If you’re having a hard time sleeping, you may have a magnesium deficiency


Image: If you’re having a hard time sleeping, you may have a magnesium deficiency

(Natural News) Having trouble sleeping? While there are a number of things that can affect your sleep quality, most mainstream doctors are quick to dole out prescription medications that will drug you into slumber. But what if a nutritional supplement could help adjust your sleeping patterns just as well (or really, even better) than some pharmaceutical monstrosity. Research has consistently pointed to magnesium as a natural sleep aid — and its a nutrient that a surprising number of people are deficient in.

Magnesium is one of 24 essential nutrients and it plays a role in a variety of bodily functions. In addition to being a necessity for healthy bones, magnesium is integral for proper functioning of your heart, brain and muscles. Being such an important,yet also under-acknowledged, nutrient means that magnesium deficiency can cause a number of symptoms — including poor sleep.

Magnesium and sleeping troubles: What you need to know

As Psychology Today explains, magnesium deficiency-related sleeping symptoms can include restless sleep as well as insomnia. Writer Michael J Breus Ph.D. explains:

Maintaining healthy magnesium levels often leads to deeper, more sound sleep. Magnesium plays a role in supporting deep, restorative sleep by maintaining healthy levels of GABA, a neurotransmitter that promotes sleep.

One function of GABA, or gamma-aminobutyric acid, is to “quiet” neural activity — which helps lull you off to dreamland.  Moreover, magnesium actually binds to GABA receptors and can help calm your system in a similar manner.

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But that’s not the mineral’s only mode of action; magnesium is also a precursor to serotonin, another neurotransmitter. Magnesium is essential to the production of serotonin. Low levels of this neurotransmitter are also linked to insomnia, anxiety and other issues.

Magnesium also helps manage the production and release of melatonin, the hormone which maintains your circadian rhythm.

As sources note, the sleeping drug Ambien is actually modeled after magnesium’s effects on the brain — which raises the question, why not just prescribe a magnesium supplement instead?

Getting enough of the good stuff is essential

As Dr. Breus explains, magnesium is one of the seven essential “macro-minerals,” which means your body needs substantial quantities of it for optimal health. But in today’s world where nutrient-depleted foods are the norm, many people are deficient or low in magnesium — and they don’t even know it. In fact, it’s been estimated that nearly half of all adult men and women in the U.S. are not getting enough magnesium on a daily basis. Older adults are particularly susceptible to magnesium deficiency.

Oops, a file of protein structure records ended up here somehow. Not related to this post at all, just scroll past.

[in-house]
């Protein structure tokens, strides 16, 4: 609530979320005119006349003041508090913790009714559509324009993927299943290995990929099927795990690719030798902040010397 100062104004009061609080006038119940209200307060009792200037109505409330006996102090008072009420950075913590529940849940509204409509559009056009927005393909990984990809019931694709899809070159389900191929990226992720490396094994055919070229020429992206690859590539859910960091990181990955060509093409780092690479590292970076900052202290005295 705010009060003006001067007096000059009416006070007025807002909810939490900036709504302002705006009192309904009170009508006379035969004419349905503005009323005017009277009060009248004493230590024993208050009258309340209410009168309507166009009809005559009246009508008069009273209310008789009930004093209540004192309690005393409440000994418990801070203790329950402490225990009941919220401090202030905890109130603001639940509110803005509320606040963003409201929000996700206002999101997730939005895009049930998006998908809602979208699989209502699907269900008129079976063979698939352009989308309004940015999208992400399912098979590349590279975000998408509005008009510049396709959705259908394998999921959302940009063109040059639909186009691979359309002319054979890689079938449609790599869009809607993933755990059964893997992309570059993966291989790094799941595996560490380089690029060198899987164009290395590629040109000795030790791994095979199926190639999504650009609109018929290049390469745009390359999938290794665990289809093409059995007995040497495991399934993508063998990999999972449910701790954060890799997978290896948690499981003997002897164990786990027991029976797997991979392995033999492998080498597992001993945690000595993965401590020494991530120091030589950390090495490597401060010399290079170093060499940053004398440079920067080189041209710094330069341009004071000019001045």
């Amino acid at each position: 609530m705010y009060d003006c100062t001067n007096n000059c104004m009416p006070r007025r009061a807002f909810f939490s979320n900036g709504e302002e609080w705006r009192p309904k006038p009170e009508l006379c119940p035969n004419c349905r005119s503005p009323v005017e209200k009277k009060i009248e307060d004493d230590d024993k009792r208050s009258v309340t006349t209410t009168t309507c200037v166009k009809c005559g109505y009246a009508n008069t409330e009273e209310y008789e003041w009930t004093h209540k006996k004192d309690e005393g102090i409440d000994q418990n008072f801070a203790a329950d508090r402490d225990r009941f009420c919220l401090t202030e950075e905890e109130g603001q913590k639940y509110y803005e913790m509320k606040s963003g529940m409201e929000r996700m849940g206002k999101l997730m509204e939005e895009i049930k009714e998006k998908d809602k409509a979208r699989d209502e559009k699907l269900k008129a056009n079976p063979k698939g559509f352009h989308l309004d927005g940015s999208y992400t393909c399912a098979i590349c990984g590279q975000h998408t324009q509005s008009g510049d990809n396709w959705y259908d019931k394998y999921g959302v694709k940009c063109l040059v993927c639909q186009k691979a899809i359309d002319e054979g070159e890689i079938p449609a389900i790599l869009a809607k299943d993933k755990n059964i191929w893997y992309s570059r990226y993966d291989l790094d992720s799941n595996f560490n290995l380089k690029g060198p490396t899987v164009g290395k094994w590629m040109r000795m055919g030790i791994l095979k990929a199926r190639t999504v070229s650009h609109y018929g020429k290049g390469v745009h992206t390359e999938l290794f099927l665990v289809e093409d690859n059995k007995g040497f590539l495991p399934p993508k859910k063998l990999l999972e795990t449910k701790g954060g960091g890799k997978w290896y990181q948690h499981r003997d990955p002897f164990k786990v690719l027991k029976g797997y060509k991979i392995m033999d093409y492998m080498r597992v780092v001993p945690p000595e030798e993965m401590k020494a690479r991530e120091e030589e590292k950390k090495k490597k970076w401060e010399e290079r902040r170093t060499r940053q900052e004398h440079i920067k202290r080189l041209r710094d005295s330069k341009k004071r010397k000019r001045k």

Magnesium isn’t just a sleep aid; its an electrolyte, it facilitates the transport of other vital nutrients (like calcium and potassium), it plays a role in energy production and so much more. It is, without a doubt, one of the most widely used minerals in the body. And yet, despite epidemic-level deficiency, few people are even aware of how valuable it is as a nutrient.

Fortunately, magnesium is readily found in a variety of healthy foods. Dark, leafy green vegetables like spinach are a great choice, for instance. Nuts and seeds like cashews, almonds, sunflower seeds and sesame seeds are also rich in magnesium. Legumes like peas are also another surprising source of this vital nutrient.

Bananas, oatmeal, and tofu are also good sources of magnesium. Fresh raw milk and grass-fed, pasture-raised beef are also good choices for boosting your magnesium intake. Despite this wide array of nutrient-rich foods,  supplementation is sometimes necessary. There are many magnesium supplements to choose from, but you should always speak with your naturopath or other chosen healthcare provider before trying out a new supplement — especially if you are concerned about a nutrient deficiency.

Learn more about food and nutrition at Food.news.

Sources for this article include:

PsychologyToday.com

Healthline.com

ChiroEco.com


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